Girding my loins, I dropped into the hole and landed on soft earth, my head still poking out into my cell. I crouched down and squinted into the blackness. there was no light whatsoever, except what filtered down from my room. I reached behind me and my hands came into contact with a wall of dirt, my fingers digging into the soil. It was a wonderful experience after having being imprisoned in my sterile cell for a month. I tried the same in front of me and found that there was nothing blocking my path.

I made an instant decision and plunged, on hands and knees, into the darkness.

Crawling deeper into the tunnel, I became grateful that I was not afflicted with claustrophobia. My head frequently brushed the roof of the tight passage and my shoulders rubbed against the walls, causing rivulets of soil to flow to the ground in my wake. I counted the seconds and, when I had been moving for fifteen minutes, decided to take a break.

I rolled onto my back and stared at the invisible ceiling above me. The current of air flowing across my face refreshed and invigorated me.

A guttural growl made my heart stop for a beat. Then, weighty footsteps above me preceded a deafening roar. Something thudded heavily and I was showered with dirt. I rubbed the soil from my eyes and spat more from my mouth. Another roar and more crashing came from above, but this time I had my eyes and mouth clamped firmly shut.

I recognized the source of the sounds. the growling and roaring noises were made by a Titanian Grothar. These ten-foot tall masses of fur and scales from Saturn's largest moon preyed upon the ore ships which mined the rings. Their small, fast attackers inflicted heavy damage on any vessel that got in their way. They did not like the way that humans had encroached upon their territory.

They liked being caught and confined even less. The Grothar above me was obviously trashing his room as I had. I only hoped that he didn't break through to the tunnel. Sharing this confined space with a pissed off alien did not appeal to me.

I continued my sightless journey, not knowing where the tunnel would deposit me. I hoped that it was somewhere near the shuttle pads. If so, then I could steal one and make for the Europa colony. I had friends there that would hide me. Thrilled by my own optimism, I speeded up and, half an hour later, collapsed with fatigue. I drifted into a troubled slumber.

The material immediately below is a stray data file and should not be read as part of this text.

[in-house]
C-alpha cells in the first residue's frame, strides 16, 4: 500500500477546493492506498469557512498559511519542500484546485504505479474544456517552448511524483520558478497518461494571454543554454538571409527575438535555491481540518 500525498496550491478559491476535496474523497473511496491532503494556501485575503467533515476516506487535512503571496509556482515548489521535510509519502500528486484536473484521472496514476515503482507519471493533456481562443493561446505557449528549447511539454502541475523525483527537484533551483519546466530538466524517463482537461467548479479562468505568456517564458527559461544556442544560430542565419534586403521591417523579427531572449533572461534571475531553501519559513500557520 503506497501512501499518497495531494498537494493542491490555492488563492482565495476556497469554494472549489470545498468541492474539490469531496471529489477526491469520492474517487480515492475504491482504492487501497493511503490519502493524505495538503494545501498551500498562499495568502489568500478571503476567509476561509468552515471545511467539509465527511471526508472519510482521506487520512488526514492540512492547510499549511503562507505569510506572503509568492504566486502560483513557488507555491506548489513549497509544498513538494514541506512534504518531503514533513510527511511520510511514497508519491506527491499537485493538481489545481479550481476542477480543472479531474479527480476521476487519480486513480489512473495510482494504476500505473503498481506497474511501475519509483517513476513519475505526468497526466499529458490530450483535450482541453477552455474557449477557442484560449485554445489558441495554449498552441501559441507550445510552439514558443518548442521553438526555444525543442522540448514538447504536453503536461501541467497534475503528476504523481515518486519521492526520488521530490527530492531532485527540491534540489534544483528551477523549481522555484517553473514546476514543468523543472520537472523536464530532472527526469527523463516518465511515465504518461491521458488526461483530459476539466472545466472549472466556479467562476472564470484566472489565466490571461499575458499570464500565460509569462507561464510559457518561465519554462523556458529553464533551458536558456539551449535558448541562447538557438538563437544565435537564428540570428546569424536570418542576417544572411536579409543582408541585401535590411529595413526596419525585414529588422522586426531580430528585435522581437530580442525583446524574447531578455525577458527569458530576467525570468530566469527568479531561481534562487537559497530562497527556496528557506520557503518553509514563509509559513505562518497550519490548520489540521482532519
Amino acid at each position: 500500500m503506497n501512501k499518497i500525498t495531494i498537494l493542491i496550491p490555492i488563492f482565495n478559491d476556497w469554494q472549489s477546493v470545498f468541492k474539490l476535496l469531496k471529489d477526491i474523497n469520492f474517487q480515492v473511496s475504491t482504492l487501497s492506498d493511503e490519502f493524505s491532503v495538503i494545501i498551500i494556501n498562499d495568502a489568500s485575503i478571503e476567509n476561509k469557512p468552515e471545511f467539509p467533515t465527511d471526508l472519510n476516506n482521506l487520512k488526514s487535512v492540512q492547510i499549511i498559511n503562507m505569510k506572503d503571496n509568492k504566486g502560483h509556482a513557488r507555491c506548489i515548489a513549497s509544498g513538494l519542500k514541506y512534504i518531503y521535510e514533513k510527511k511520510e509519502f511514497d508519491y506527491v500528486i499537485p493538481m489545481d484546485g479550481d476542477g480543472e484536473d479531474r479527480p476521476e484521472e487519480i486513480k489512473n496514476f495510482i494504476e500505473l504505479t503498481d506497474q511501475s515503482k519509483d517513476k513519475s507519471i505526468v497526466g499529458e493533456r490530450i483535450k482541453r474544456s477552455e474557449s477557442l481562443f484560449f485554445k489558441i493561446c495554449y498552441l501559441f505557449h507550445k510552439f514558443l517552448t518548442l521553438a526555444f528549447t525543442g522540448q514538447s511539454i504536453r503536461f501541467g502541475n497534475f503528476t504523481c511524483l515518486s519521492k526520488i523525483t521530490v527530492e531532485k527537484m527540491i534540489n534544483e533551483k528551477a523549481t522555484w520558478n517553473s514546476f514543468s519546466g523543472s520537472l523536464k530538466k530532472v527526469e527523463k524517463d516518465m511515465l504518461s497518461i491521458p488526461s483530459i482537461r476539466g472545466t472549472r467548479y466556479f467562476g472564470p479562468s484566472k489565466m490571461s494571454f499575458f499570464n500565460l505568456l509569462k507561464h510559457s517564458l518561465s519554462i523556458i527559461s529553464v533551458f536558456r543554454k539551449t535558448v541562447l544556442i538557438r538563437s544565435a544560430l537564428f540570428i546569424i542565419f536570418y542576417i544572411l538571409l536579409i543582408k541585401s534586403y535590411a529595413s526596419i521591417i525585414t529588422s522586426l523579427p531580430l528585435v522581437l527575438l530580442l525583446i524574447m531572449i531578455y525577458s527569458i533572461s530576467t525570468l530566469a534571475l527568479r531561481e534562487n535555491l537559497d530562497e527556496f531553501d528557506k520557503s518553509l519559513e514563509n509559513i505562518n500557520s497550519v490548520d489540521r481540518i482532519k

Dreams of freedom merged into nightmares of recapture and incarceration. These in turn merged into dreams of Miranda, my ex-girlfriend, and the good times we had experienced on Mars and Europa. Then, suddenly, I was swallowed by the slavering fangs of a Grothar and I awoke drenched with sweat.

The cool air soon dried my perspiration, but it also chilled me to the bone.

"This is strange," I said to myself. "The artificial atmosphere of Phobos is supposedly kept at a constant temperature of twenty Celsius. How can this air be so cold?"

I shrugged the thought aside and began crawling again. During my sleep, I had lost all track of time and I no longer had any idea how long I had been down here.

More noises drifted down from above and I realized that I was still under the cell block. I could hear cries of rage, wails of anguish and moans of despair. I felt for the other prisoners, but I was certain of my own innocence. For all I knew, those rueful cries could have been coming from serial killers or rapists or paedophiles. If that was the case, then they could rot in Hell for all I cared. My crime was killing a man before he killed fifteen other people. I should have got a medal not a prison sentence.

The whole Solar System is crazy!

This thought was still at the forefront of my mind when I heard rumbling from further back in the tunnel. It sounded like a locomotive was coming towards me. I looked back, but could see nothing - the passage was still pitch-black. Then the smell of disturbed soil filled my nostrils.

The tunnel was collapsing behind me!

I knew that Phobos was prone to minor tremors, caused by the strong pull from Mars, but it had picked a fine time to have one now.

I scrambled forward as fast as I could, my hands and knees throbbing painfully as they scraped across the cold, hard soil beneath me. The smell of dank earth grew stronger and I slowly began to realize that I would not outrun the collapsing tunnel. Nevertheless, my instinct for survival drove me on.